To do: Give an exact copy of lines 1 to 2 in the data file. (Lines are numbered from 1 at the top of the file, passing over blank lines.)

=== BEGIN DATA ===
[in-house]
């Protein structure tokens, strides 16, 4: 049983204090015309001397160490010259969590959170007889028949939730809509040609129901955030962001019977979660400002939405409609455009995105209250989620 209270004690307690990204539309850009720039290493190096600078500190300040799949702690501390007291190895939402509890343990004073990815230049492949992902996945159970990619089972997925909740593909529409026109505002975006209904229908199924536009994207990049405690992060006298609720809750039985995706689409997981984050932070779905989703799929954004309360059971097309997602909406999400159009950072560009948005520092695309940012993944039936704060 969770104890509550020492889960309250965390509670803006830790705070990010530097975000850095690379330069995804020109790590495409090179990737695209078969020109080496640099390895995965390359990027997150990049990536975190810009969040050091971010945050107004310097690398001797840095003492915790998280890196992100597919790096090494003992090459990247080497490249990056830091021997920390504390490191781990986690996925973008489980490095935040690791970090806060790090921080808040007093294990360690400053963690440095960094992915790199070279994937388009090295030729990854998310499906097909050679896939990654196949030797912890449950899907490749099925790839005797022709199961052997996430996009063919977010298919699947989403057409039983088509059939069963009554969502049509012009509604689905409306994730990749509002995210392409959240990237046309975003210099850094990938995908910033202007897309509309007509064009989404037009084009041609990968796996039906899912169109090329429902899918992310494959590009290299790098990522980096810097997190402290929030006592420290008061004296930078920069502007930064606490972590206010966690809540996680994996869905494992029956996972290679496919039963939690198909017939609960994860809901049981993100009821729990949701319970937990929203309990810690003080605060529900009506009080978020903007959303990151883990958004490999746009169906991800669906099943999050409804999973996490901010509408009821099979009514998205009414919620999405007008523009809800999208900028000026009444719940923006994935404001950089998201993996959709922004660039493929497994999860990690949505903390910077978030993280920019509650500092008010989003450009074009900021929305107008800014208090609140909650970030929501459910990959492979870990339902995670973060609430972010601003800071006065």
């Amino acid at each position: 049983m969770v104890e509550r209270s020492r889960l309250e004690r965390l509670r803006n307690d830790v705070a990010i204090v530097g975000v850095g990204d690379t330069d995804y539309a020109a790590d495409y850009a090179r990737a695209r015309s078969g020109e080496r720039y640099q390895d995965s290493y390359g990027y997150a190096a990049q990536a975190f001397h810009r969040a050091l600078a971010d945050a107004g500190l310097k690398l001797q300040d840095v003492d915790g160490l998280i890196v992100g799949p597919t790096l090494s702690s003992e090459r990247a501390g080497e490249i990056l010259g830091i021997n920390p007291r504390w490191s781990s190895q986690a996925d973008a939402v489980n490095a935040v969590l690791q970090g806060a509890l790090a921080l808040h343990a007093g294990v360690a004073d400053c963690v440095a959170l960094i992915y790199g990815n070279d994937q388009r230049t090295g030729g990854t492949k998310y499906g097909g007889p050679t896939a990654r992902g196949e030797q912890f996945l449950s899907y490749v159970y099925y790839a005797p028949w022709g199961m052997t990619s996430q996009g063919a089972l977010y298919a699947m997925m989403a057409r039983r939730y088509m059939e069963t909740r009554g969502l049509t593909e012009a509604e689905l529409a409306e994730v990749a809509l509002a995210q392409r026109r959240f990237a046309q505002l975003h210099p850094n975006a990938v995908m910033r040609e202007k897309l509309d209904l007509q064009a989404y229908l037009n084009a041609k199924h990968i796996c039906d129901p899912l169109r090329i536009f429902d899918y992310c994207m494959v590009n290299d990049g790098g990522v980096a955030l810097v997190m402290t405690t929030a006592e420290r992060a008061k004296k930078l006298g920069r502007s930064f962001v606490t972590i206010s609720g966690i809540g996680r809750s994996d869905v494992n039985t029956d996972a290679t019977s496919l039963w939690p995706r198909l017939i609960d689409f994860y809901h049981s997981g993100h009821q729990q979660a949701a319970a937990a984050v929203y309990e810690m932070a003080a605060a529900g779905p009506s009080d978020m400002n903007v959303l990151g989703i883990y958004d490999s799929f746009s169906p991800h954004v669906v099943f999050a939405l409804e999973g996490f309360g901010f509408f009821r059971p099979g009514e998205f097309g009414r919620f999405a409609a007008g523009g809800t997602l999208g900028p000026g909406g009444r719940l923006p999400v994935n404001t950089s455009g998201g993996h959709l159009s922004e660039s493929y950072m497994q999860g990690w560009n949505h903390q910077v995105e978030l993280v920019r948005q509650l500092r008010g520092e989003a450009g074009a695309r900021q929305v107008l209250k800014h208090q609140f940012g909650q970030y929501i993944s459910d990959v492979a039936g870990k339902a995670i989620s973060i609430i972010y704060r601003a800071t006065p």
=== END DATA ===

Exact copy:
[in-house]
């Protein structure tokens, strides 16, 4: 049983204090015309001397160490010259969590959170007889028949939730809509040609129901955030962001019977979660400002939405409609455009995105209250989620 209270004690307690990204539309850009720039290493190096600078500190300040799949702690501390007291190895939402509890343990004073990815230049492949992902996945159970990619089972997925909740593909529409026109505002975006209904229908199924536009994207990049405690992060006298609720809750039985995706689409997981984050932070779905989703799929954004309360059971097309997602909406999400159009950072560009948005520092695309940012993944039936704060 969770104890509550020492889960309250965390509670803006830790705070990010530097975000850095690379330069995804020109790590495409090179990737695209078969020109080496640099390895995965390359990027997150990049990536975190810009969040050091971010945050107004310097690398001797840095003492915790998280890196992100597919790096090494003992090459990247080497490249990056830091021997920390504390490191781990986690996925973008489980490095935040690791970090806060790090921080808040007093294990360690400053963690440095960094992915790199070279994937388009090295030729990854998310499906097909050679896939990654196949030797912890449950899907490749099925790839005797022709199961052997996430996009063919977010298919699947989403057409039983088509059939069963009554969502049509012009509604689905409306994730990749509002995210392409959240990237046309975003210099850094990938995908910033202007897309509309007509064009989404037009084009041609990968796996039906899912169109090329429902899918992310494959590009290299790098990522980096810097997190402290929030006592420290008061004296930078920069502007930064606490972590206010966690809540996680994996869905494992029956996972290679496919039963939690198909017939609960994860809901049981993100009821729990949701319970937990929203309990810690003080605060529900009506009080978020903007959303990151883990958004490999746009169906991800669906099943999050409804999973996490901010509408009821099979009514998205009414919620999405007008523009809800999208900028000026009444719940923006994935404001950089998201993996959709922004660039493929497994999860990690949505903390910077978030993280920019509650500092008010989003450009074009900021929305107008800014208090609140909650970030929501459910990959492979870990339902995670973060609430972010601003800071006065």